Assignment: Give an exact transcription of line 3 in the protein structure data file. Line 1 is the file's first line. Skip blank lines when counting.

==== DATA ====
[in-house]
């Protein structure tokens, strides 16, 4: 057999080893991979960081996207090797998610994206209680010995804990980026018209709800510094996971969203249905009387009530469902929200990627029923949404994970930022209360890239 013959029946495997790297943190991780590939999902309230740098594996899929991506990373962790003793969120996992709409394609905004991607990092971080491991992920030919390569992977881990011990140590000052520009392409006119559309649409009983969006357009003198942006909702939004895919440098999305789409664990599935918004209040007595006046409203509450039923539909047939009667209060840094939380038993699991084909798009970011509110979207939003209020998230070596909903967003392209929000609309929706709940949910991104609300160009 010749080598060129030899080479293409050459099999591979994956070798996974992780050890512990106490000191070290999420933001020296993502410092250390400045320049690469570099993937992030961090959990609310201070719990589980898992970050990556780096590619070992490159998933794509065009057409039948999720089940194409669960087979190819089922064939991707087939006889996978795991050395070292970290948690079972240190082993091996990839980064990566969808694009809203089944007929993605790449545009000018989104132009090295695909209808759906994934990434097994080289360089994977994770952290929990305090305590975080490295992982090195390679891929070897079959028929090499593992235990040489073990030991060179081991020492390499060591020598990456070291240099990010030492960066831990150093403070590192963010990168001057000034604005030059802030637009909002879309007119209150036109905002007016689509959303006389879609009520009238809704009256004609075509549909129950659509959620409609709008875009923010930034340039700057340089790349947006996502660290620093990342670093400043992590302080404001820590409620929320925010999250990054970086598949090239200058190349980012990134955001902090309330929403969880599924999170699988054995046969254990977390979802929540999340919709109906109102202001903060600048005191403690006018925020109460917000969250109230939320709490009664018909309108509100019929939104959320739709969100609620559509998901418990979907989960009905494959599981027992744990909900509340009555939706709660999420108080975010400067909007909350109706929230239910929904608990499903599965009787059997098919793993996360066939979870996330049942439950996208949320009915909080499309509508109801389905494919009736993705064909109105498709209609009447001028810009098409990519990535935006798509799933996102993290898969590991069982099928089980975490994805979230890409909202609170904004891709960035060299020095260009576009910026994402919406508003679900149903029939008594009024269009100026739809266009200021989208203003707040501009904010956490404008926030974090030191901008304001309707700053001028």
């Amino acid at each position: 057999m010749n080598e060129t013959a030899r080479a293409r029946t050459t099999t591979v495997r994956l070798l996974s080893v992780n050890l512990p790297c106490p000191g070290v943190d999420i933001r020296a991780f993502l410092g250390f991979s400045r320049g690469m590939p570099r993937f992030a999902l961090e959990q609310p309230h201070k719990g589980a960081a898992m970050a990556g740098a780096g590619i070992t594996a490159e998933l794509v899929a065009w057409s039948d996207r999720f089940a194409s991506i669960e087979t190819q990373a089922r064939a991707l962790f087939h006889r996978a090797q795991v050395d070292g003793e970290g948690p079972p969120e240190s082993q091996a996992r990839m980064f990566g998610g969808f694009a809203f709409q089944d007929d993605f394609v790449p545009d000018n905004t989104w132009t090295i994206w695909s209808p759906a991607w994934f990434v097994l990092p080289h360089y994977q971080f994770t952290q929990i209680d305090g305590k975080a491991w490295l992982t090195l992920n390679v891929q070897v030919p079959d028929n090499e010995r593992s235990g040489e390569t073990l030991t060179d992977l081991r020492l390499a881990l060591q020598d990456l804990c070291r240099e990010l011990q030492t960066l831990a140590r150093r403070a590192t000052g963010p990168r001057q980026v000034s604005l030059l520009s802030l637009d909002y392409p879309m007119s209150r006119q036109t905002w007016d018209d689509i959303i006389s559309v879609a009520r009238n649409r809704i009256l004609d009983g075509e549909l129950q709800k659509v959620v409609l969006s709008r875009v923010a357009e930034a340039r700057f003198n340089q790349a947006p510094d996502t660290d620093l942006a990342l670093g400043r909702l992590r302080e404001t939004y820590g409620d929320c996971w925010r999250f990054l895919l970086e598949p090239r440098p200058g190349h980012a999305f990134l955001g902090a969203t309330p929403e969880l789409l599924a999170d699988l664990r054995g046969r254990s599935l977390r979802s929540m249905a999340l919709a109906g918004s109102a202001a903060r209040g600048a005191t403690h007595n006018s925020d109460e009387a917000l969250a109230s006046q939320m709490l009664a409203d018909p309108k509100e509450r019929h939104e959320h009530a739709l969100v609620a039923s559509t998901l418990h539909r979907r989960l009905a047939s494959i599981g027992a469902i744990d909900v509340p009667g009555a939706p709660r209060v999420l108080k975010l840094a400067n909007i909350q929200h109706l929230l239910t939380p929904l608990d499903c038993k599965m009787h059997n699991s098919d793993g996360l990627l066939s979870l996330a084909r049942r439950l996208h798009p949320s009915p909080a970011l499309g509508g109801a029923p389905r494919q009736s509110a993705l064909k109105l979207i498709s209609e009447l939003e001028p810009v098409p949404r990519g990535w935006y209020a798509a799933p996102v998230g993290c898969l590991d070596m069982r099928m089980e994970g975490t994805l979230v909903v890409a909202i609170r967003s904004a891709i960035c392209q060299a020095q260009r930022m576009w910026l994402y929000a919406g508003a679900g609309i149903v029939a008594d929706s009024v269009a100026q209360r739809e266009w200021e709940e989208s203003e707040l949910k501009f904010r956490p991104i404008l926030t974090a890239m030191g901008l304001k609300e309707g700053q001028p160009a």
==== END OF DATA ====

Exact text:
């Amino acid at each position: 057999m010749n080598e060129t013959a030899r080479a293409r029946t050459t099999t591979v495997r994956l070798l996974s080893v992780n050890l512990p790297c106490p000191g070290v943190d999420i933001r020296a991780f993502l410092g250390f991979s400045r320049g690469m590939p570099r993937f992030a999902l961090e959990q609310p309230h201070k719990g589980a960081a898992m970050a990556g740098a780096g590619i070992t594996a490159e998933l794509v899929a065009w057409s039948d996207r999720f089940a194409s991506i669960e087979t190819q990373a089922r064939a991707l962790f087939h006889r996978a090797q795991v050395d070292g003793e970290g948690p079972p969120e240190s082993q091996a996992r990839m980064f990566g998610g969808f694009a809203f709409q089944d007929d993605f394609v790449p545009d000018n905004t989104w132009t090295i994206w695909s209808p759906a991607w994934f990434v097994l990092p080289h360089y994977q971080f994770t952290q929990i209680d305090g305590k975080a491991w490295l992982t090195l992920n390679v891929q070897v030919p079959d028929n090499e010995r593992s235990g040489e390569t073990l030991t060179d992977l081991r020492l390499a881990l060591q020598d990456l804990c070291r240099e990010l011990q030492t960066l831990a140590r150093r403070a590192t000052g963010p990168r001057q980026v000034s604005l030059l520009s802030l637009d909002y392409p879309m007119s209150r006119q036109t905002w007016d018209d689509i959303i006389s559309v879609a009520r009238n649409r809704i009256l004609d009983g075509e549909l129950q709800k659509v959620v409609l969006s709008r875009v923010a357009e930034a340039r700057f003198n340089q790349a947006p510094d996502t660290d620093l942006a990342l670093g400043r909702l992590r302080e404001t939004y820590g409620d929320c996971w925010r999250f990054l895919l970086e598949p090239r440098p200058g190349h980012a999305f990134l955001g902090a969203t309330p929403e969880l789409l599924a999170d699988l664990r054995g046969r254990s599935l977390r979802s929540m249905a999340l919709a109906g918004s109102a202001a903060r209040g600048a005191t403690h007595n006018s925020d109460e009387a917000l969250a109230s006046q939320m709490l009664a409203d018909p309108k509100e509450r019929h939104e959320h009530a739709l969100v609620a039923s559509t998901l418990h539909r979907r989960l009905a047939s494959i599981g027992a469902i744990d909900v509340p009667g009555a939706p709660r209060v999420l108080k975010l840094a400067n909007i909350q929200h109706l929230l239910t939380p929904l608990d499903c038993k599965m009787h059997n699991s098919d793993g996360l990627l066939s979870l996330a084909r049942r439950l996208h798009p949320s009915p909080a970011l499309g509508g109801a029923p389905r494919q009736s509110a993705l064909k109105l979207i498709s209609e009447l939003e001028p810009v098409p949404r990519g990535w935006y209020a798509a799933p996102v998230g993290c898969l590991d070596m069982r099928m089980e994970g975490t994805l979230v909903v890409a909202i609170r967003s904004a891709i960035c392209q060299a020095q260009r930022m576009w910026l994402y929000a919406g508003a679900g609309i149903v029939a008594d929706s009024v269009a100026q209360r739809e266009w200021e709940e989208s203003e707040l949910k501009f904010r956490p991104i404008l926030t974090a890239m030191g901008l304001k609300e309707g700053q001028p160009a």